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Back to Basics: Passing an Electrical Inspection

By Our Home from Scratch on Mar 13, 2014

Just this morning, my local township electrical inspector stopped by and reviewed the electrical work I had performed for our home office improvement project. He gave us a passing grade, which means I officially have approval to cover the framing with drywall and finish the room. He pointed out a couple changes I need to make before he returns, so I do need to take care of those issues. This is probably the third or fourth time he’s been out to our house for an inspection so I’ve learned to prepare for the things he likes to see.


9 Tips for Passing an Electrical Inspection

If you are considering attempting your own electrical work on your next project, I implore you to apply for electrical permits from your local government.

Applying to do my own work was a simple process. In this case, all I did was fill out a couple of simple forms where I stated my name, address, the scope of the work being performed (adding 4 recessed lights) and the estimated cost of the work related to the permit. After about two weeks, the township called me and let me know my permit was approved and ready for pickup. I paid a $61 fee to the township and got started on the rough-in work. Once I complete the rough-in work, I schedule the inspector and he pays me a visit.

The most anxiety inducing part of this process is the rough-in inspection, but if you follow these general guidelines, you’ll be much more likely to pass the first time.

1. Ask the Inspector First. When you schedule the inspector, try to actually have a conversation with him or her about what they expect to see and what pitfalls you can avoid. All inspectors should be looking for the same checks, but some have additional requirements or pet-peeves that can fail you. Checking with them first is a great way to establish a name to a face and get a sense of their general requirements.

2. Don’t Add Any Devices. During the rough-in inspection, there can’t be any devices on the circuits you are adding. No outlets, no lights, no switches, nada, nunca. If you are adding an outlet to an existing circuit, then the NEW outlet should also not be installed either. The rest of the outlets on that circuit that were originally there are probably fine, but if you disturbed the wiring in any outlet, it shouldn’t have a device for the inspection.

tie grounds

3. Tie Your Grounds Together. In each outlet or electrical box location, the ground wires should be tied together. This is something my inspector noted today. Don’t tie anything else together though. The hot and neutral leads should remain separate.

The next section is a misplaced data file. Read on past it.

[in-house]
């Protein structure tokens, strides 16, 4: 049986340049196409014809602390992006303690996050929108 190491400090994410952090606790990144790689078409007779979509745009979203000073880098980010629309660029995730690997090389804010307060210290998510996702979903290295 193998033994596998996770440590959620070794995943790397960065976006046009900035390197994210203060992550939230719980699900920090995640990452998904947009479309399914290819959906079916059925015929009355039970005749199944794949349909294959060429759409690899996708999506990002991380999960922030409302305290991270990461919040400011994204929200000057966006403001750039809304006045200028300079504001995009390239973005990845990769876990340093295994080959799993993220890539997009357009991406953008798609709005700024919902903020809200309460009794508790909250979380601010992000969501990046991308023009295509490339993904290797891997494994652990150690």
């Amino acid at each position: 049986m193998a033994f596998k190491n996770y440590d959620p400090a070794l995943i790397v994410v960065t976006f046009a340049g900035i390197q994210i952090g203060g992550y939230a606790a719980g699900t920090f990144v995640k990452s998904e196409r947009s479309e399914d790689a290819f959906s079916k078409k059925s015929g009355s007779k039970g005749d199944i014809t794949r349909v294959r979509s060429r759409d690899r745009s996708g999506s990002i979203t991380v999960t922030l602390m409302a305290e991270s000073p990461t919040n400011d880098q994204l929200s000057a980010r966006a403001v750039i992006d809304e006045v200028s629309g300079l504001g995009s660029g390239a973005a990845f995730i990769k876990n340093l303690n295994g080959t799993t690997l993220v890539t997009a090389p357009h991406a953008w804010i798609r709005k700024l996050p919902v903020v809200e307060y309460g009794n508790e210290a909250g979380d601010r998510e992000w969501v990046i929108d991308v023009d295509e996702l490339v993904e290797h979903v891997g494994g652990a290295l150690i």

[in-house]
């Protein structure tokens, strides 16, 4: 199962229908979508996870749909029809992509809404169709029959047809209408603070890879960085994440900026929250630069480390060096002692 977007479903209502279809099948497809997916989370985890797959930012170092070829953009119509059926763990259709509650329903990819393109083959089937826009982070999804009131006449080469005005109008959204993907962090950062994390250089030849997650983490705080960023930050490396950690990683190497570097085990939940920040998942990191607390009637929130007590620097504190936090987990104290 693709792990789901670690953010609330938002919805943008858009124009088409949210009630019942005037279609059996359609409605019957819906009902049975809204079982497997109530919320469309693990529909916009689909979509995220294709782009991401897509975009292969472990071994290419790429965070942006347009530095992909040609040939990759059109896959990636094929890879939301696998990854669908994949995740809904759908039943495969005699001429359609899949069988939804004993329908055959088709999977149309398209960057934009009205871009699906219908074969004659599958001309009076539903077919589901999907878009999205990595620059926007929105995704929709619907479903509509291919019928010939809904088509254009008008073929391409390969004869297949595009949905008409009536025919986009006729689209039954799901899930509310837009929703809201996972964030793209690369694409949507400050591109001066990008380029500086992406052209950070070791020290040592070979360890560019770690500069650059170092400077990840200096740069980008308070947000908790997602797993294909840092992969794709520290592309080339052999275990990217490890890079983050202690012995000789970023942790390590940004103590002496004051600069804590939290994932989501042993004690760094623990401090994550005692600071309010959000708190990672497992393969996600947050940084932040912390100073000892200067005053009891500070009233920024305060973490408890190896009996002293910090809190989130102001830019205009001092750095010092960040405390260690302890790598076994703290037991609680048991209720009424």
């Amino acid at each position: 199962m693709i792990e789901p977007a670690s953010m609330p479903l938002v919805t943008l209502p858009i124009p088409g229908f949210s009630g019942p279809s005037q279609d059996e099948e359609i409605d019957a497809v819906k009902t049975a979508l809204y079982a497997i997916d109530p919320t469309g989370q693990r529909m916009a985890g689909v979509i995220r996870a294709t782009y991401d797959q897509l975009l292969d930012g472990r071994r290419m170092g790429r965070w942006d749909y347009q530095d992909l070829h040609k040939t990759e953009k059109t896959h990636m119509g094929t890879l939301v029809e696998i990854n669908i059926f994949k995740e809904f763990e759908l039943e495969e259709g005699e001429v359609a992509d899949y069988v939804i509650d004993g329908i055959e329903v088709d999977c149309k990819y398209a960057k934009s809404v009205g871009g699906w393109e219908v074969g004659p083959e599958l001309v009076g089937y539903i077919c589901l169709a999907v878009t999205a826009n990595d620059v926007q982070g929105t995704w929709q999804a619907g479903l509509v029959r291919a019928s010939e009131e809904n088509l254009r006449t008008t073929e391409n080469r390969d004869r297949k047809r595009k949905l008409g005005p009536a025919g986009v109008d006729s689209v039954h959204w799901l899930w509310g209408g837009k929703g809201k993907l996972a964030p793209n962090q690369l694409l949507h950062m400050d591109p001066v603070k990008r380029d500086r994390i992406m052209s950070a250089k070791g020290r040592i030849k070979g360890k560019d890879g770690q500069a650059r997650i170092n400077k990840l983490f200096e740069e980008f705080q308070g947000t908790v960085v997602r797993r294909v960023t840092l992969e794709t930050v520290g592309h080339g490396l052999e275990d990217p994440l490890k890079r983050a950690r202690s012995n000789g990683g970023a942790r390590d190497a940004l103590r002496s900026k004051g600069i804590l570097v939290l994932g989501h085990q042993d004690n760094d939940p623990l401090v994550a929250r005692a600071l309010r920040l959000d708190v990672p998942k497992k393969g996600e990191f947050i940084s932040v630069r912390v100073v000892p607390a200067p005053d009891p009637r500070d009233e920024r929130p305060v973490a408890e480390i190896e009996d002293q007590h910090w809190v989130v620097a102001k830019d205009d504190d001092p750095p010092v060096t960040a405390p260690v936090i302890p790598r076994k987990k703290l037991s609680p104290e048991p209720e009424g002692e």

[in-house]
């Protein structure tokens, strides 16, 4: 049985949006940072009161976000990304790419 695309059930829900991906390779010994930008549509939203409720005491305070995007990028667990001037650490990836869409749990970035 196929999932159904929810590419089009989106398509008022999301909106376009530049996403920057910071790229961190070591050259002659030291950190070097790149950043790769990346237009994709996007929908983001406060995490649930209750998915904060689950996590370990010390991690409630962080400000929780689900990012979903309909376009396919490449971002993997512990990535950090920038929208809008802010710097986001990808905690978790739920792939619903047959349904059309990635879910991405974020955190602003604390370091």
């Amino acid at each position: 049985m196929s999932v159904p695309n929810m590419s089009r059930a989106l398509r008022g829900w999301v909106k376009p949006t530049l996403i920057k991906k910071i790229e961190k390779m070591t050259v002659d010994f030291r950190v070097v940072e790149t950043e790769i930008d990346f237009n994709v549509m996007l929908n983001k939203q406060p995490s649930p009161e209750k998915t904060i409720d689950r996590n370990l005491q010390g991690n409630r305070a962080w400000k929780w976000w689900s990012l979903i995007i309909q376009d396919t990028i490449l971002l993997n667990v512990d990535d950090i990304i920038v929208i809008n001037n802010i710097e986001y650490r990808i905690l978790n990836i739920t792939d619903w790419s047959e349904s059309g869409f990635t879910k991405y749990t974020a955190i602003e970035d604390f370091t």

fire block

4. Fire Block. Any holes or penetrations from one floor to the next or from one wiring passage to the next needs to be blocked so as to prevent a fire using the hole as a breathing hole or chimney. Typically, you can use fire block expanding foam (which is bright orange in color) or regular fiberglass insulation to fill or plug these kind of holes.

plug holes

5. Plug Holes in Boxes. This one was new to me and I’ll have to fix it. The electrical box I used have these bendable tabs where the cable enters. Well one of these tabs snapped off. The inspector told me I need to plug it. I’ll probably use insulation and jam it in the hole here.

proper breaker

6. Use Correct Breaker. Another correction I’ll have to make is the circuit breaker I installed. The breaker in this application needs to be an 15 amp Arc Fault Circuit Interrupter (AFCI) and I had installed a regular 15 amp breaker. The AFCI’s prevent arcs and are required on all circuits that feed living spaces (I think). You can buy AFCI’s in any hardware store and they are several times more expensive than regular breakers.

7. Don’t Power the Circuit. Although the wires for the new circuit can be tied into the new breaker, the breaker needs to remain off or unpowered. It shouldn’t be powered up until all the devices are installed.

wire nuts

8. Cover the Wires with Wire Nuts. All the wire ends need to have wire nuts on them even if they don’t have any exposed conductor. Same goes for the ground wires.

9. Secure Cables with Staples. Cable runs need to be secured to framing every so many feet with cable staples.

That’s pretty much all I have for the rough-in inspection. If you have any others, please leave them in the comments. If you’ve never done your own electrical work, then I suggest you work with someone more experienced before you attempt it yourself. Be safe and good luck.

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Have any inspection horror stories? I’d love to hear those too, so leave them in the comments section.

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